Abandoned crafts revived in Khorasan Razavi

November 19, 2021 - 21:0

TEHRAN – Two handicraft fields, which were forgotten in the northeastern Khorasan Razavi province, have recently been revived, a local tourism official has announced. 

Neglected handicraft fields of pottery painting and Minakari (enamel) have been brought back to life with a great deal of efforts made by the local artisans, Mohammad Taherian Moqaddam said on Thursday. 

There have been efforts in the region to revive traditional fields such as jewelry, leatherwork, and Sermeh-duzi, and more than 10 billion rials ($238,000 at the official exchange rate of 42,000 rials per dollar) of facilities has been allocated to this purpose, the official added.

Minakari is an ancient art of painting natural motifs such as flowers and birds on the surface of metals, mostly copper.

Over the ages, the art of Minakari has fascinated many famed people including French traveler Jean Chardin and American orientalist Arthur Pope. Isfahan is one of the traditional hubs of the craft in the Iranian plateau. The prices are diverse, therefore you can either spend a lot or little money on these special pieces of art.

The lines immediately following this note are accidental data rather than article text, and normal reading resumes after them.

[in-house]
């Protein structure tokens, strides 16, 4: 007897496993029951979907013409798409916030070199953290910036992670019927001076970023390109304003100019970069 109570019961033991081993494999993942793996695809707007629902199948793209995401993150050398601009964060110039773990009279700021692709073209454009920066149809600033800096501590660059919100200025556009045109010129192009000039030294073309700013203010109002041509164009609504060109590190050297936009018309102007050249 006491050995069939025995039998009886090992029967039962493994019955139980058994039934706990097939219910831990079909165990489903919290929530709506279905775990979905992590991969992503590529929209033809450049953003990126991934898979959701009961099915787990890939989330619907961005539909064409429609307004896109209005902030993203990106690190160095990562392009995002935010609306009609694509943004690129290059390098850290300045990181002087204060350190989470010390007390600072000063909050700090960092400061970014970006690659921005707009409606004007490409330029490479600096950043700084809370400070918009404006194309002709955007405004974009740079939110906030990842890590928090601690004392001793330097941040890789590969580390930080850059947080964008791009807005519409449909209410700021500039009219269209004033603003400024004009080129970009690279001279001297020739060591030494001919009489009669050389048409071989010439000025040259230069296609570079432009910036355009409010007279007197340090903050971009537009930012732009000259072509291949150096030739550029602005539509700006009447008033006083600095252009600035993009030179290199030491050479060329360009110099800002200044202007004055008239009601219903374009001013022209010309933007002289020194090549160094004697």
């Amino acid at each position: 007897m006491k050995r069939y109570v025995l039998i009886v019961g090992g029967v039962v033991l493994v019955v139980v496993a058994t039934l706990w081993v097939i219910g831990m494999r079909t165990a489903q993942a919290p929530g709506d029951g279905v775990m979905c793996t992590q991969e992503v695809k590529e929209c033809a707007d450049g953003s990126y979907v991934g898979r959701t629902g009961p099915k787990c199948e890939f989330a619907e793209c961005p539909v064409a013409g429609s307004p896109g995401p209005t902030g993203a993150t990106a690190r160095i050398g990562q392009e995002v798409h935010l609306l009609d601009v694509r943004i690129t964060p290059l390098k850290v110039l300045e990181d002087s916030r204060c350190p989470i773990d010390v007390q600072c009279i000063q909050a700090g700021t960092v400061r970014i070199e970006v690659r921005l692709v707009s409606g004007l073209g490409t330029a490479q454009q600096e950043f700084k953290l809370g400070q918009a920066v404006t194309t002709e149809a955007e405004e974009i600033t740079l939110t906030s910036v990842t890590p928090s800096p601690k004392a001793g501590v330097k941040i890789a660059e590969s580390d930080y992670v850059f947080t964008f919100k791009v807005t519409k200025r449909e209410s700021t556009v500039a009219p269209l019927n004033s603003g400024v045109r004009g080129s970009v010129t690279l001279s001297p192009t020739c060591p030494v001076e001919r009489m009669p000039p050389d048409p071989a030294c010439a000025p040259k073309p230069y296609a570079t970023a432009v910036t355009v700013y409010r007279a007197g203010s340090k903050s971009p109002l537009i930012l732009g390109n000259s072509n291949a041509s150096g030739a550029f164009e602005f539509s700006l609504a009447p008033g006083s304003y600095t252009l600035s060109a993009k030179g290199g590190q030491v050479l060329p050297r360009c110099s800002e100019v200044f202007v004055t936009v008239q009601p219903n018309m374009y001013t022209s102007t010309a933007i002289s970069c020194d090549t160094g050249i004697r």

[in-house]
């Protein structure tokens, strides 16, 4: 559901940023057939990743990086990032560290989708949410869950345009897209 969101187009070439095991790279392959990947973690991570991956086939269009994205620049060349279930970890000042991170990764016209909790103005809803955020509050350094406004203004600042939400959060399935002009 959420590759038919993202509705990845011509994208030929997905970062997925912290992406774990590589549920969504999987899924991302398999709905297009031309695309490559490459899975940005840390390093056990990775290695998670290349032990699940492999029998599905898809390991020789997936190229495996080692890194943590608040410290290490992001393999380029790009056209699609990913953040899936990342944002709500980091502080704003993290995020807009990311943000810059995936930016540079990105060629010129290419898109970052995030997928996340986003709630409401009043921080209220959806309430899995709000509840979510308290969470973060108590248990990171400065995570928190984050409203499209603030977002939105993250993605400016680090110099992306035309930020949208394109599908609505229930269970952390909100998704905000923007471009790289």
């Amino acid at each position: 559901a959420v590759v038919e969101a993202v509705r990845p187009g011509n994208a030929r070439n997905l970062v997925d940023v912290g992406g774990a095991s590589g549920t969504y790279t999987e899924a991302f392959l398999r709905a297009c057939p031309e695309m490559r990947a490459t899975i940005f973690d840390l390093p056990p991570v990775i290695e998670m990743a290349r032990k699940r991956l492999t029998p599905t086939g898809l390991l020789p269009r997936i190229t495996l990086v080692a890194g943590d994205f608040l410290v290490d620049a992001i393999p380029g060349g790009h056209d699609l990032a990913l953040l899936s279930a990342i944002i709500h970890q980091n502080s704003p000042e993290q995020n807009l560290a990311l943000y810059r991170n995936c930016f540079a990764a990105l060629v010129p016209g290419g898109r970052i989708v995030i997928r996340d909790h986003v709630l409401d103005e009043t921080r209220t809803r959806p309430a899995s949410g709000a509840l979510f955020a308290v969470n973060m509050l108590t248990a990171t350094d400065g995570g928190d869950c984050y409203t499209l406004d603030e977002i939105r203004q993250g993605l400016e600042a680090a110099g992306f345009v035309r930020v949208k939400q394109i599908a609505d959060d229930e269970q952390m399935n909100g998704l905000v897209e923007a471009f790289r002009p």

With 14 entries, Iran ranks first globally for the number of cities and villages registered by the World Crafts Council, as China with seven entries, Chile with four, and India with three ones come next.

The value of Iran’s handicrafts exports stood at $120 million during the first eleven months of the past Iranian calendar year 1399 (March 20, 2020 – February 18, 2021), Mehr reported. The country’s handicrafts exports slumped during the mentioned months in comparison to the same period last a year earlier due to the damage the coronavirus pandemic has inflicted on global trade.

The Islamic Republic exported $427 million worth of handicrafts during the first eleven months of the calendar year 1398. Of the figure, some $190 million was earned via suitcase trade (allowed for customs-free and tax-free transfer) through 20 provinces, according to data compiled by the Ministry of Cultural Heritage, Tourism and Handicrafts.

ABU/AFM 
 

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